Optimum Position Policy (OPP) • Claim: Important sentences are located at positions that are Optimum Position Policy (OPP) • Claim: Important sentences are located at positions that are genre-dependent; these positions can be determined automatically through training – Corpus: 13000 newspaper articles (ZIFF corpus). – Step 1: For each article, determine overlap between sentences and the index terms for the article. – Step 2: Determine a partial ordering over the locations where sentences containing important words occur: Optimal Position Policy (OPP) • (Some recent work looked at the use of citation sentences. ) 26

Cue phrases method • Claim : Important sentences contain cue words/indicative phrases – – Cue phrases method • Claim : Important sentences contain cue words/indicative phrases – – “The main aim of the present paper is to describe…” “The purpose of this article is to review…” “In this report, we outline…” “Our investigation has shown that…” • Some words are considered bonus others stigma – bonus: comparatives, superlatives, conclusive expressions, etc. – stigma: negatives, pronouns, etc. non-important sentences contain ‘stigma phrases’ such as hardly and impossible. • These phrases can be detected automatically • Method: Add to sentence score if it contains a bonus phrase, penalize if it contains a stigma phrase. 27

Bayesian Classifier • Statistical learning method • Corpus – 188 document + summary pairs Bayesian Classifier • Statistical learning method • Corpus – 188 document + summary pairs from scientific journals 28

Bayesian Classifier • For each sentence s in the documents – extract features • Bayesian Classifier • For each sentence s in the documents – extract features • Fixed-phrase feature – Certain phrases indicate summary, e. g. “in summary” • Paragraph feature – Paragraph initial/final more likely to be important. • Thematic word feature – Repetition is an indicator of importance • Uppercase word feature – Uppercase often indicates named entities. (Taylor) • Sentence length cut-off – Summary sentence should be > 5 words. – Calculate probability of the sentence s being in the summary 29

Bayesian Classifier: Training • Hand-label sentences in training set (good/bad summary sentences) • Train Bayesian Classifier: Training • Hand-label sentences in training set (good/bad summary sentences) • Train classifier to distinguish good/bad summary sentences • Model used: Naïve Bayes • Can rank sentences according to score and show top n to user. 30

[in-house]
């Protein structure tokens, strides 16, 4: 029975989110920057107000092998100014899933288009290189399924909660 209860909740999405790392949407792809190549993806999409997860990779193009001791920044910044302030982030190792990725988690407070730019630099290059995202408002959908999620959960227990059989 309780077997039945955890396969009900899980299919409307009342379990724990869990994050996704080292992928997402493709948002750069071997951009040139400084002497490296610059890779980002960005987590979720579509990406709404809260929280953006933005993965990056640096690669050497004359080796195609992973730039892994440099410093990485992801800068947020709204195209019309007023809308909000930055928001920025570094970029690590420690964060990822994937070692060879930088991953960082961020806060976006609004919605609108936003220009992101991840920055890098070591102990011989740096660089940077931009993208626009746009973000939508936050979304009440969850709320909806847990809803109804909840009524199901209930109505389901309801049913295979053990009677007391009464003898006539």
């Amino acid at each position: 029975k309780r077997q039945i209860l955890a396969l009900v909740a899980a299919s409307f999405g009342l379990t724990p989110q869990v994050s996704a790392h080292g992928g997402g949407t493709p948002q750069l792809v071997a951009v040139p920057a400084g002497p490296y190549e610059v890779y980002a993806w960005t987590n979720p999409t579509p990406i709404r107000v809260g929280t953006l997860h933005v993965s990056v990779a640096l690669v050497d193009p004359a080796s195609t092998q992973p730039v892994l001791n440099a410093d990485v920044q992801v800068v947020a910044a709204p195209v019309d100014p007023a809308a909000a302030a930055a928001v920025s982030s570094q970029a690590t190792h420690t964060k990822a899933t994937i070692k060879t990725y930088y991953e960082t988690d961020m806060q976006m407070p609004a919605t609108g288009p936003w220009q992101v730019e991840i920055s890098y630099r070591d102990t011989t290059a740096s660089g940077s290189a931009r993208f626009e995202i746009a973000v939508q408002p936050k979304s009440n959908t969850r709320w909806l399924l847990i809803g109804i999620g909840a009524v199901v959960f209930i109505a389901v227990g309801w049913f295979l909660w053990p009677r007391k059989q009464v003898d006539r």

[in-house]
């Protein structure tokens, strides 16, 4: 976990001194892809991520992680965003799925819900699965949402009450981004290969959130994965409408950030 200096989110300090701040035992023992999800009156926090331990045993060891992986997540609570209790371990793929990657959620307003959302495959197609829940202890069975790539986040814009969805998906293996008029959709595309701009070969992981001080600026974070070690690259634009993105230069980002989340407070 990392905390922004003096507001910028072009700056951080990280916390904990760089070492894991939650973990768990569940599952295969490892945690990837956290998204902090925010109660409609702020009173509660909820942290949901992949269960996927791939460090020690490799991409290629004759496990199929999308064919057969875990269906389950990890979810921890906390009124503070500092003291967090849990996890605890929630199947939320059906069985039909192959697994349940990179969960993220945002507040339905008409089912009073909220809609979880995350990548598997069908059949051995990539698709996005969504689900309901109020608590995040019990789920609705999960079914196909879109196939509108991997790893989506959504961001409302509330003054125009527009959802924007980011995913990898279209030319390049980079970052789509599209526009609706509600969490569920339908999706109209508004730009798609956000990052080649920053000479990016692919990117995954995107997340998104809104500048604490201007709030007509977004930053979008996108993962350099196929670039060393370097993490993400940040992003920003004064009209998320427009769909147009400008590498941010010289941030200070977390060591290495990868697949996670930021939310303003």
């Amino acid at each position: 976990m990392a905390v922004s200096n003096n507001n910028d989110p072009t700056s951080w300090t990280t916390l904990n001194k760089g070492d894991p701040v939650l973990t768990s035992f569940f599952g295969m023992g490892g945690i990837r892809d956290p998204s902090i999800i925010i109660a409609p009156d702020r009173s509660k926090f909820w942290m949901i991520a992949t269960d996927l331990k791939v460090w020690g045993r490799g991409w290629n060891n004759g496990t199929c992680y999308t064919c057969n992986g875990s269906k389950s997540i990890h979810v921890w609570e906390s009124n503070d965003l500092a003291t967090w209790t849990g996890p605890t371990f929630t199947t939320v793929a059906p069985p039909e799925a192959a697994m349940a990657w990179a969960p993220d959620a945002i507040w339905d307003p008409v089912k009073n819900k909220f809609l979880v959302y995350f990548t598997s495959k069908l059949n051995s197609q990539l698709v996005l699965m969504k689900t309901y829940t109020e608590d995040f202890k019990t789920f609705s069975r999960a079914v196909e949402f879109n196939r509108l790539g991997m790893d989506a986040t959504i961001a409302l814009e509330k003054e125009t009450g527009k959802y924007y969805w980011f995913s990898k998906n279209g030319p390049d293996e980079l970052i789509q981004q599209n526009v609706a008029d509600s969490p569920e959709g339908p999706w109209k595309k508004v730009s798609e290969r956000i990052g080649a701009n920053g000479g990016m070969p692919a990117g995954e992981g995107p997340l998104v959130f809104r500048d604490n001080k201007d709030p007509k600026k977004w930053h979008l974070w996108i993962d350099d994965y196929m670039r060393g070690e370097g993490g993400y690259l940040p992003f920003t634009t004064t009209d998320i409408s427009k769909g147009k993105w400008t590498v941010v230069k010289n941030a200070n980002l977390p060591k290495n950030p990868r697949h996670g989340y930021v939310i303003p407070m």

Details: Bayesian Classifier Probability of feature-value pair occurring in a source sentence which is Details: Bayesian Classifier Probability of feature-value pair occurring in a source sentence which is also in the summary • Assuming statistical independence: Probability that sentence s is included in summary S, given that sentence’s feature value pairs 31

Bayesian Classifier • Each Probability is calculated empirically from a corpus – See how Bayesian Classifier • Each Probability is calculated empirically from a corpus – See how often each feature is seen with a sentence selected for a summary, vs. how often that feature is seen in any sentence. • Higher probability sentences are chosen to be in the summary • Performance: – For 25% summaries, 84% precision 32

Max. Entropy model • Maxent model – no independence assumptions • Features: word pairs, Max. Entropy model • Maxent model – no independence assumptions • Features: word pairs, sentence length, sentence position, discourse features (e. g. , whether sentence follows the “Introduction”, etc. ) – Max. Ent outperforms Naïve Bayes 33

Cohesion-based methods • Claim: Important sentences/paragraphs are the highest connected entities in more or Cohesion-based methods • Claim: Important sentences/paragraphs are the highest connected entities in more or less elaborate semantic structures. • Classes of approaches – word co-occurrences; – local salience and grammatical relations; – co-reference; – lexical similarity (Word. Net, lexical chains); – combinations of the above. 34

Cohesion: word co-occurrence • Apply IR methods at the document level: texts are collections Cohesion: word co-occurrence • Apply IR methods at the document level: texts are collections of paragraphs – Use a traditional, IR-based, word similarity measure to determine for each paragraph Pi the set Si of paragraphs that Pi is. Prelated to. P 1 2 P 3 P 9 • Method: P 4 P 8 – determine relatedness score Si for each paragraph, – extract paragraphs with largest Si scores. P 7 P 6 P 5 35

Combining the Evidence • Problem: which extraction methods to believe? • Answer: assume they Combining the Evidence • Problem: which extraction methods to believe? • Answer: assume they are independent, and combine their evidence: merge individual sentence scores. 36

Information extraction methods • Idea: content selection using templates – Predefine a template, whose Information extraction methods • Idea: content selection using templates – Predefine a template, whose slots specify what is of interest. – Use a canonical IE system to extract from a (set of) document(s) the relevant information; fill the template. – Generate the content of the template as the summary. 37

Information Extraction method • Example template: MESSAGE: ID SECSOURCE: SOURCE SECSOURCE: DATE INCIDENT: LOCATION Information Extraction method • Example template: MESSAGE: ID SECSOURCE: SOURCE SECSOURCE: DATE INCIDENT: LOCATION INCIDENT: TYPE HUM TGT: NUMBER TSL-COL-0001 Reuters 26 Feb 93 Early afternoon 26 Feb 93 World Trade Center Bombing AT LEAST 5 38